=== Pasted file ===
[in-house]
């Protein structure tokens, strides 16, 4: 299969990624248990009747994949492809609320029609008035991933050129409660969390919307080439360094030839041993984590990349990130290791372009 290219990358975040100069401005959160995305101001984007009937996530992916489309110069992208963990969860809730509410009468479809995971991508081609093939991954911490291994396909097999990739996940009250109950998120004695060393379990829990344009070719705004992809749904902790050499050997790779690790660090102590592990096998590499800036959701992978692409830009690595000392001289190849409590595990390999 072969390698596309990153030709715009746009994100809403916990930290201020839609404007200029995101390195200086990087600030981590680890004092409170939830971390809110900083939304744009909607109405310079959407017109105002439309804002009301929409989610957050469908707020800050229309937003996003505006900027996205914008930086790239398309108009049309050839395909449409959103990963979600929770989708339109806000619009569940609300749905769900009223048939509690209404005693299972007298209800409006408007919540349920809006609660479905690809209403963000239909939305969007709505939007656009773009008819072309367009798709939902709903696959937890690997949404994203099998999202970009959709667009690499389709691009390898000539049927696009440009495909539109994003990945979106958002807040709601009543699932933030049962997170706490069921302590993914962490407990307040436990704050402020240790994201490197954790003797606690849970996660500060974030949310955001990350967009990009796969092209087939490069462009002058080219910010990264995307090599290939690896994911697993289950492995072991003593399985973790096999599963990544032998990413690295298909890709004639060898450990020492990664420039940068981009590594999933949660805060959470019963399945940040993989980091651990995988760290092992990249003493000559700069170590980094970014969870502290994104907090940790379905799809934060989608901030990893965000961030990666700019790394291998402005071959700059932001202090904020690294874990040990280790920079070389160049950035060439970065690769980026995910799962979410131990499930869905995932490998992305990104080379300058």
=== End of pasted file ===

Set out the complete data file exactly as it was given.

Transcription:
[in-house]
């Protein structure tokens, strides 16, 4: 299969990624248990009747994949492809609320029609008035991933050129409660969390919307080439360094030839041993984590990349990130290791372009 290219990358975040100069401005959160995305101001984007009937996530992916489309110069992208963990969860809730509410009468479809995971991508081609093939991954911490291994396909097999990739996940009250109950998120004695060393379990829990344009070719705004992809749904902790050499050997790779690790660090102590592990096998590499800036959701992978692409830009690595000392001289190849409590595990390999 072969390698596309990153030709715009746009994100809403916990930290201020839609404007200029995101390195200086990087600030981590680890004092409170939830971390809110900083939304744009909607109405310079959407017109105002439309804002009301929409989610957050469908707020800050229309937003996003505006900027996205914008930086790239398309108009049309050839395909449409959103990963979600929770989708339109806000619009569940609300749905769900009223048939509690209404005693299972007298209800409006408007919540349920809006609660479905690809209403963000239909939305969007709505939007656009773009008819072309367009798709939902709903696959937890690997949404994203099998999202970009959709667009690499389709691009390898000539049927696009440009495909539109994003990945979106958002807040709601009543699932933030049962997170706490069921302590993914962490407990307040436990704050402020240790994201490197954790003797606690849970996660500060974030949310955001990350967009990009796969092209087939490069462009002058080219910010990264995307090599290939690896994911697993289950492995072991003593399985973790096999599963990544032998990413690295298909890709004639060898450990020492990664420039940068981009590594999933949660805060959470019963399945940040993989980091651990995988760290092992990249003493000559700069170590980094970014969870502290994104907090940790379905799809934060989608901030990893965000961030990666700019790394291998402005071959700059932001202090904020690294874990040990280790920079070389160049950035060439970065690769980026995910799962979410131990499930869905995932490998992305990104080379300058």